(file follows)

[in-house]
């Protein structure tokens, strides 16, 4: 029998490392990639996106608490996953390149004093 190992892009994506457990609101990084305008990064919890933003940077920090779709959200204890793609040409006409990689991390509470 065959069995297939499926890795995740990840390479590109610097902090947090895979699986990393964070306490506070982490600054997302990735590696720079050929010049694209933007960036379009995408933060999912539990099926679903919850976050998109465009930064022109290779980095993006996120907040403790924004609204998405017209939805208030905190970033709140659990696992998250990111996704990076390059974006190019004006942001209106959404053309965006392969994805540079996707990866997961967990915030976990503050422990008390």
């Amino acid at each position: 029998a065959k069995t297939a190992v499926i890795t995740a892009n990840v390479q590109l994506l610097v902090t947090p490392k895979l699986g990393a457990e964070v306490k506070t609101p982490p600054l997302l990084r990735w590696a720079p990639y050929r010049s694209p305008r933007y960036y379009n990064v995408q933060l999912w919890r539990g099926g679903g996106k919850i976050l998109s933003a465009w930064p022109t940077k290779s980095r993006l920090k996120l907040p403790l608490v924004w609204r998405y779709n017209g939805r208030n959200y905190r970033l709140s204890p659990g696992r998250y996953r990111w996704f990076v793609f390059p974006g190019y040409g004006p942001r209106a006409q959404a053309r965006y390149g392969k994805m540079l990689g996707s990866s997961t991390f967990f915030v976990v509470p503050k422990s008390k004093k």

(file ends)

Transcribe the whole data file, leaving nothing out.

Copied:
[in-house]
């Protein structure tokens, strides 16, 4: 029998490392990639996106608490996953390149004093 190992892009994506457990609101990084305008990064919890933003940077920090779709959200204890793609040409006409990689991390509470 065959069995297939499926890795995740990840390479590109610097902090947090895979699986990393964070306490506070982490600054997302990735590696720079050929010049694209933007960036379009995408933060999912539990099926679903919850976050998109465009930064022109290779980095993006996120907040403790924004609204998405017209939805208030905190970033709140659990696992998250990111996704990076390059974006190019004006942001209106959404053309965006392969994805540079996707990866997961967990915030976990503050422990008390």
């Amino acid at each position: 029998a065959k069995t297939a190992v499926i890795t995740a892009n990840v390479q590109l994506l610097v902090t947090p490392k895979l699986g990393a457990e964070v306490k506070t609101p982490p600054l997302l990084r990735w590696a720079p990639y050929r010049s694209p305008r933007y960036y379009n990064v995408q933060l999912w919890r539990g099926g679903g996106k919850i976050l998109s933003a465009w930064p022109t940077k290779s980095r993006l920090k996120l907040p403790l608490v924004w609204r998405y779709n017209g939805r208030n959200y905190r970033l709140s204890p659990g696992r998250y996953r990111w996704f990076v793609f390059p974006g190019y040409g004006p942001r209106a006409q959404a053309r965006y390149g392969k994805m540079l990689g996707s990866s997961t991390f967990f915030v976990v509470p503050k422990s008390k004093k």